Saturday, April 1, 2017

Finding the Courage to Tell

Last night, I missed a charity event that I really wanted to go to: People Eating and Giving. It was hosted by The Greater Seattle Bureau of Fearless Ideas, 'a community of devoted volunteers to write and read and study and connect, through programs ranging from writing workshops and publishing programs to on-site collaborations with local schools.' That's what their website says anyway.

I can get with that. I'd like to think I bring that kind of energy to my high school students when we work together on Wednesdays. I'd have liked to benefit fearless ideas and the kids that have them, except that I got the date wrong for the event.

I really wanted to go so I could meet Lindy West and Nancy Pearl.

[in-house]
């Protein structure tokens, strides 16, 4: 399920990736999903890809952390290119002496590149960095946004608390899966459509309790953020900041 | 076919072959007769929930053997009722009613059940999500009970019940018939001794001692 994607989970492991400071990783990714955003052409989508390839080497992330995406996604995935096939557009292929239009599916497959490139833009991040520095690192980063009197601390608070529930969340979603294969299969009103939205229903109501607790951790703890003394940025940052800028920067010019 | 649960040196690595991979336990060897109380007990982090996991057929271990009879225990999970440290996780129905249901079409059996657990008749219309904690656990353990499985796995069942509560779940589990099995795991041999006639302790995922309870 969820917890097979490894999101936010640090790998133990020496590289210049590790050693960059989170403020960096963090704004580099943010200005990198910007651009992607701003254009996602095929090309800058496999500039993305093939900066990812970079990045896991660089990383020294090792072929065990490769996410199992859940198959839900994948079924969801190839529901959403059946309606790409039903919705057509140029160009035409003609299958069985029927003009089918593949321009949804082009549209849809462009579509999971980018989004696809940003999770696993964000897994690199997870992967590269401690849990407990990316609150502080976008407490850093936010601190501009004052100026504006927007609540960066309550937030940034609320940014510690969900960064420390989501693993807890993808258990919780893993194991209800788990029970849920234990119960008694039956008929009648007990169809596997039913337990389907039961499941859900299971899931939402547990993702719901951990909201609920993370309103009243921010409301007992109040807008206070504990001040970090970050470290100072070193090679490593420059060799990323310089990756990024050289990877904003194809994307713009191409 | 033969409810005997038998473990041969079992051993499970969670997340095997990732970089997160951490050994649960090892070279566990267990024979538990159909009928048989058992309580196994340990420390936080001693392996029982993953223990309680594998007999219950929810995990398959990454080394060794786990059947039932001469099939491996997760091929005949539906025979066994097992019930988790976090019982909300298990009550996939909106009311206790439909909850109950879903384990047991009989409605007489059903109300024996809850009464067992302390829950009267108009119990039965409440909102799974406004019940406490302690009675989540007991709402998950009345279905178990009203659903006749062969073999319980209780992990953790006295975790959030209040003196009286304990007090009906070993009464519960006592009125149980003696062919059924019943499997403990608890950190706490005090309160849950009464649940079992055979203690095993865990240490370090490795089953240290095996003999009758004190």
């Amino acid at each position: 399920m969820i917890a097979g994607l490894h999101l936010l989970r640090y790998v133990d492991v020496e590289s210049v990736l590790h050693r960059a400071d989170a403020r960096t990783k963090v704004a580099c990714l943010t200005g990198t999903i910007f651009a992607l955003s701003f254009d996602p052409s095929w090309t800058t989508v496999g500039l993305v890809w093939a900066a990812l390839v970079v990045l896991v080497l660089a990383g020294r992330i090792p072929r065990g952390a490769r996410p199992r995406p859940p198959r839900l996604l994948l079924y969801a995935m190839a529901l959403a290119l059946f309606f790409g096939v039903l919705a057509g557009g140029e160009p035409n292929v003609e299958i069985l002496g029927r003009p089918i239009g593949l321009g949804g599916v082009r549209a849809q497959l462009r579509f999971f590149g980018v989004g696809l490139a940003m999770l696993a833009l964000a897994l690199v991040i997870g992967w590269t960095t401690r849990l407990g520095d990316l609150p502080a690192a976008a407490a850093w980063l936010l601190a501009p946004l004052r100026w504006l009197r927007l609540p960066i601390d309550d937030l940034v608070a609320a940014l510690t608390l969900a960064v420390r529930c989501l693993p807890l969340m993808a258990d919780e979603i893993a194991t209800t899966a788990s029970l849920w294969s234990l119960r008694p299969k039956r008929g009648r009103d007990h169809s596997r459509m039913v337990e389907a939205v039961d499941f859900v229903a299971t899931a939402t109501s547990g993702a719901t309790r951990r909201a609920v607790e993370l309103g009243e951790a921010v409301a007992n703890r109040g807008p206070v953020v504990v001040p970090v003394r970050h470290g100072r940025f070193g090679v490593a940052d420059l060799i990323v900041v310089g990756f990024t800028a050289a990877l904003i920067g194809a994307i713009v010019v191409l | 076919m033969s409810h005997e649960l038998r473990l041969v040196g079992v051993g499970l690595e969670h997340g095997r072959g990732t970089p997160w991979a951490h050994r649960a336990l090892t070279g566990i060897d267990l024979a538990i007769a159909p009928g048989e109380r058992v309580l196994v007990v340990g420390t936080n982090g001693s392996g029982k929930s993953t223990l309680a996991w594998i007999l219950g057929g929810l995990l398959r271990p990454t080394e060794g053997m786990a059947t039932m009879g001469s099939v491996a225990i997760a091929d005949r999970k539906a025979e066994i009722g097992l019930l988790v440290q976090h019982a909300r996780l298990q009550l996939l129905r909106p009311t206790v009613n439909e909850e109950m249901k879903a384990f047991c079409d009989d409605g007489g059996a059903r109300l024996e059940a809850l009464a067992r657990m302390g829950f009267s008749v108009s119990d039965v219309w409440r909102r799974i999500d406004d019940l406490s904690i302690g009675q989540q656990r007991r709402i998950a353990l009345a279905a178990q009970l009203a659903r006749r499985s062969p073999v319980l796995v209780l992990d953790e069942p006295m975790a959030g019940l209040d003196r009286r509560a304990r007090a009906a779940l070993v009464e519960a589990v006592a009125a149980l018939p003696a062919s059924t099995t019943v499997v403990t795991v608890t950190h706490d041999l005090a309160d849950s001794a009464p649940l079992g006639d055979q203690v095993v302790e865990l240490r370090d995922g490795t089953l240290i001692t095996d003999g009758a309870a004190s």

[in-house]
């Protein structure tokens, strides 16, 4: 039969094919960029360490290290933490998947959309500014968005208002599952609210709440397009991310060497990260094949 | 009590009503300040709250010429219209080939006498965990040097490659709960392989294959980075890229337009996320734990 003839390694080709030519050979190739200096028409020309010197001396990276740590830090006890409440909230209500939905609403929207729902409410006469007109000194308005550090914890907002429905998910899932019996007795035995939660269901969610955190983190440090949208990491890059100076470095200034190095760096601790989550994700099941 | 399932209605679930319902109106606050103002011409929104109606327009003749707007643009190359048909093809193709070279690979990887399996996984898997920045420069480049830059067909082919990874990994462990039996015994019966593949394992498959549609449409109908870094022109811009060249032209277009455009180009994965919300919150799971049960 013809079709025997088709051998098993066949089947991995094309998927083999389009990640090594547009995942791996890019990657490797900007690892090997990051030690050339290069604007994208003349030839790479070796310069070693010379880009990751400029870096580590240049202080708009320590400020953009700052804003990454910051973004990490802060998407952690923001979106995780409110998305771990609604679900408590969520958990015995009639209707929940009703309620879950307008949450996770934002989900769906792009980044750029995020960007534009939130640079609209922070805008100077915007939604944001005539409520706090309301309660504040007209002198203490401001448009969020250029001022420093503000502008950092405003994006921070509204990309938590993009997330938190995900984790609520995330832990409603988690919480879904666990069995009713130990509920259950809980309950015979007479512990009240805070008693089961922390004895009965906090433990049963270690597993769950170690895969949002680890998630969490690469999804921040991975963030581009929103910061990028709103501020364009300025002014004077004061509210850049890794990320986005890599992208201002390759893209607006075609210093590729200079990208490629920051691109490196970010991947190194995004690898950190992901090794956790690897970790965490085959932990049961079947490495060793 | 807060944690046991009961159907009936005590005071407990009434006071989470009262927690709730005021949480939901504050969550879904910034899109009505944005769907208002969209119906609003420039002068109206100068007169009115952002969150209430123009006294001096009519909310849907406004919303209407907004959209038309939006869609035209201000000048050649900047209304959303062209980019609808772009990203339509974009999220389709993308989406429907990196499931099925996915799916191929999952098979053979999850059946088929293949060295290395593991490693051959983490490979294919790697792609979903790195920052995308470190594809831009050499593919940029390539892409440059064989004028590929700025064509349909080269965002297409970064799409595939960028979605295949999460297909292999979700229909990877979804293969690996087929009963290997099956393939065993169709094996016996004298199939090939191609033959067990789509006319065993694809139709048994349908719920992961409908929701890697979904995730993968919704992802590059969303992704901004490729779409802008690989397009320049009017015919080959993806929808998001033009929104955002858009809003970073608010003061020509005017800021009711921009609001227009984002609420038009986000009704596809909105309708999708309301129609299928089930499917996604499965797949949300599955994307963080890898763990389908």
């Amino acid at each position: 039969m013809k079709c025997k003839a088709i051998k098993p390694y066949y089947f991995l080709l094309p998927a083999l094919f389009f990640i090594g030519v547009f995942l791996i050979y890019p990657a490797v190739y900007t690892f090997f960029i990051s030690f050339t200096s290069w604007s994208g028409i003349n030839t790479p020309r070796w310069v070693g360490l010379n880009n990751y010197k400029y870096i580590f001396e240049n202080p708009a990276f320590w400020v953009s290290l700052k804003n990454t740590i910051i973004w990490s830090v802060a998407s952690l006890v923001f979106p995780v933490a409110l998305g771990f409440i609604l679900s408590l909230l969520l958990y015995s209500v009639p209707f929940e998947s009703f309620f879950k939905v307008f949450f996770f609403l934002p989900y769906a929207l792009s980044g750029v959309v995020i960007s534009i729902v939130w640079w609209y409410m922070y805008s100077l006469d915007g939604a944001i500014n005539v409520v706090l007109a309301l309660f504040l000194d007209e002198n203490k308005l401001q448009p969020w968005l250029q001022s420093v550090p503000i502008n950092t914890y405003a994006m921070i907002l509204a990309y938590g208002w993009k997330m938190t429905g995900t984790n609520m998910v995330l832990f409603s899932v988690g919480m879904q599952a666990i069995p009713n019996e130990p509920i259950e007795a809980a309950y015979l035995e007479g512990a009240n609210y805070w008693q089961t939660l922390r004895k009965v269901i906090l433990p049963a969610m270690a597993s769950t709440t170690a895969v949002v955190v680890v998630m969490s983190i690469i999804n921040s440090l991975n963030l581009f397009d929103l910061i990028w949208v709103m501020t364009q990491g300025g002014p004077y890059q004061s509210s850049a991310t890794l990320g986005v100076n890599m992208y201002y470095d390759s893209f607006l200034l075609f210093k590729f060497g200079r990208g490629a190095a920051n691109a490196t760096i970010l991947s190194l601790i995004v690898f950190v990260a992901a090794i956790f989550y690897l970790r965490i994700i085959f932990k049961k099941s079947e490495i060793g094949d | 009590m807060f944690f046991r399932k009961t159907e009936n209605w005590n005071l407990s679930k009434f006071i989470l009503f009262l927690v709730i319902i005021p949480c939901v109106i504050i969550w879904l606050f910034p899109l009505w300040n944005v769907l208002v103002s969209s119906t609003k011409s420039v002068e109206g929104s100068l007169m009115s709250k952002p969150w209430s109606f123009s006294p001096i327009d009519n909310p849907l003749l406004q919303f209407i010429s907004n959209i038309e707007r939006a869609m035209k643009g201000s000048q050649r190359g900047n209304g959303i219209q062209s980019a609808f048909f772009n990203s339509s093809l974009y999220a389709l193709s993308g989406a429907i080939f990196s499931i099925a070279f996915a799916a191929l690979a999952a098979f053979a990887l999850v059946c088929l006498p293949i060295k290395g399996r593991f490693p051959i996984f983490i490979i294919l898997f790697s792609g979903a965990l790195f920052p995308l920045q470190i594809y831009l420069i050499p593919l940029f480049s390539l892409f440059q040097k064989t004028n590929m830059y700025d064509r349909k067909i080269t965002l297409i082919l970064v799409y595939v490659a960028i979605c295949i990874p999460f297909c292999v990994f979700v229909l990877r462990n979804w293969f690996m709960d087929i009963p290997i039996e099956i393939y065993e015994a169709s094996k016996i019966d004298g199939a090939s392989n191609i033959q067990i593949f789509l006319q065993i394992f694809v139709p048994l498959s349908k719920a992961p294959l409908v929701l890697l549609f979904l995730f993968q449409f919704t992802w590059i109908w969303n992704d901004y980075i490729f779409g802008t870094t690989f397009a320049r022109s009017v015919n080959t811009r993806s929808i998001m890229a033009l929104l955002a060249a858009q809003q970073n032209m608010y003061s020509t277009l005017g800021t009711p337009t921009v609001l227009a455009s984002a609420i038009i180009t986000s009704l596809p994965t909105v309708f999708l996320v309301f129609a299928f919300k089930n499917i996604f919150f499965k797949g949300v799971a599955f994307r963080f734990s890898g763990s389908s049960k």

For years, I've been avidly listening to Nancy Pearl's book suggestions on Public Radio. Sometimes, I'd stop by the side of the road so I could write down the name of the next book I'd reserve at the library. I'm sure that if the King County Library were to run an analysis on their book lending trends at particular hours of the day, it would be seriously influenced by the moments when Nancy Pearl recommended a book on the radio. I know. I was one of the links in that chain. Nancy Pearl is one of my favorite librarians, and I can tell you that I love my librarians, Jane, Maria, Kristin, and so many others that I frequently ask, "What are you reading? What book have you loved lately?" Nancy Pearl always has an answer that I like.